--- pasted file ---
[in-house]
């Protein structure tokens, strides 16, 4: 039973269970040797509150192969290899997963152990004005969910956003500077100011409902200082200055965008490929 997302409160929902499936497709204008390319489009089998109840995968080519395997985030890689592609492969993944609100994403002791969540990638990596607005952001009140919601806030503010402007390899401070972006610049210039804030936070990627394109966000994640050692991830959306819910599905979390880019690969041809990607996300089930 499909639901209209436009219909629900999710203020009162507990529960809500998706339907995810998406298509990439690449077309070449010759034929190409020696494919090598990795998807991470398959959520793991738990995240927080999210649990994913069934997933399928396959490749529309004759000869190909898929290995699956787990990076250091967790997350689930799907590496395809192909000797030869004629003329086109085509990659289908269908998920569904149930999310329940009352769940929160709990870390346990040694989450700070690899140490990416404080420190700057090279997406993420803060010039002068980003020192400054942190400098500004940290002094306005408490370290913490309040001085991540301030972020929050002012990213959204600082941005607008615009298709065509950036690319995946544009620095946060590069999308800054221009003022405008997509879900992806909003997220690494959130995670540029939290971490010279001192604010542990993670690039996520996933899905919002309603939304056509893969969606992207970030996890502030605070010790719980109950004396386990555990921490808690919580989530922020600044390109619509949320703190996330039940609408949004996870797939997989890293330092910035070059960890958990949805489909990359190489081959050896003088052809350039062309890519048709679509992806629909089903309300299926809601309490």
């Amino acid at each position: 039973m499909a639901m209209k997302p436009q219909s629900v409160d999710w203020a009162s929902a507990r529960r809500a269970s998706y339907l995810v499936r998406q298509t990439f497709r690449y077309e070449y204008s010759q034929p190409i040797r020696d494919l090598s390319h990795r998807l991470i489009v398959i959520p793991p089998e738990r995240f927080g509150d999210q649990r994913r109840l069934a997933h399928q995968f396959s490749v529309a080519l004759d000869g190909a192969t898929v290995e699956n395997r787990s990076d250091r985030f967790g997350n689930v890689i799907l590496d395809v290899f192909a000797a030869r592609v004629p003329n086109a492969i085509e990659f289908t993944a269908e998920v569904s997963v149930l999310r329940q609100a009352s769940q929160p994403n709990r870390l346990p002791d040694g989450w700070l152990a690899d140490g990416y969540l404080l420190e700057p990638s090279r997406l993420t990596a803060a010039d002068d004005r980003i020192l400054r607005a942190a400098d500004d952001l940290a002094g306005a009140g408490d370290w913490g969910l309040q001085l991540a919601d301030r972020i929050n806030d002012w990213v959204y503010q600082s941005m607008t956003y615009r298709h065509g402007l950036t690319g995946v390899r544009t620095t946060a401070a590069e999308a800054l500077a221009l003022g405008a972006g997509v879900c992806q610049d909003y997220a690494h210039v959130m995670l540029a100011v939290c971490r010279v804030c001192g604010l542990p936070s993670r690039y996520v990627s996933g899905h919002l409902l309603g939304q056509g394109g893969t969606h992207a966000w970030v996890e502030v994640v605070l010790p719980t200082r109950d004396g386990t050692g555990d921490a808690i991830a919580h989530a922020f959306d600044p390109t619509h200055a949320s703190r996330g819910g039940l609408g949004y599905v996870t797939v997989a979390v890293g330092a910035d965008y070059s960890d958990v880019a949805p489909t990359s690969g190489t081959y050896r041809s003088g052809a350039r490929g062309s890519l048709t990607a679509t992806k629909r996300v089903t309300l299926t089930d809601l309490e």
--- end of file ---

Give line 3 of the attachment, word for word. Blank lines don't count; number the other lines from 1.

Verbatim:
């Amino acid at each position: 039973m499909a639901m209209k997302p436009q219909s629900v409160d999710w203020a009162s929902a507990r529960r809500a269970s998706y339907l995810v499936r998406q298509t990439f497709r690449y077309e070449y204008s010759q034929p190409i040797r020696d494919l090598s390319h990795r998807l991470i489009v398959i959520p793991p089998e738990r995240f927080g509150d999210q649990r994913r109840l069934a997933h399928q995968f396959s490749v529309a080519l004759d000869g190909a192969t898929v290995e699956n395997r787990s990076d250091r985030f967790g997350n689930v890689i799907l590496d395809v290899f192909a000797a030869r592609v004629p003329n086109a492969i085509e990659f289908t993944a269908e998920v569904s997963v149930l999310r329940q609100a009352s769940q929160p994403n709990r870390l346990p002791d040694g989450w700070l152990a690899d140490g990416y969540l404080l420190e700057p990638s090279r997406l993420t990596a803060a010039d002068d004005r980003i020192l400054r607005a942190a400098d500004d952001l940290a002094g306005a009140g408490d370290w913490g969910l309040q001085l991540a919601d301030r972020i929050n806030d002012w990213v959204y503010q600082s941005m607008t956003y615009r298709h065509g402007l950036t690319g995946v390899r544009t620095t946060a401070a590069e999308a800054l500077a221009l003022g405008a972006g997509v879900c992806q610049d909003y997220a690494h210039v959130m995670l540029a100011v939290c971490r010279v804030c001192g604010l542990p936070s993670r690039y996520v990627s996933g899905h919002l409902l309603g939304q056509g394109g893969t969606h992207a966000w970030v996890e502030v994640v605070l010790p719980t200082r109950d004396g386990t050692g555990d921490a808690i991830a919580h989530a922020f959306d600044p390109t619509h200055a949320s703190r996330g819910g039940l609408g949004y599905v996870t797939v997989a979390v890293g330092a910035d965008y070059s960890d958990v880019a949805p489909t990359s690969g190489t081959y050896r041809s003088g052809a350039r490929g062309s890519l048709t990607a679509t992806k629909r996300v089903t309300l299926t089930d809601l309490e």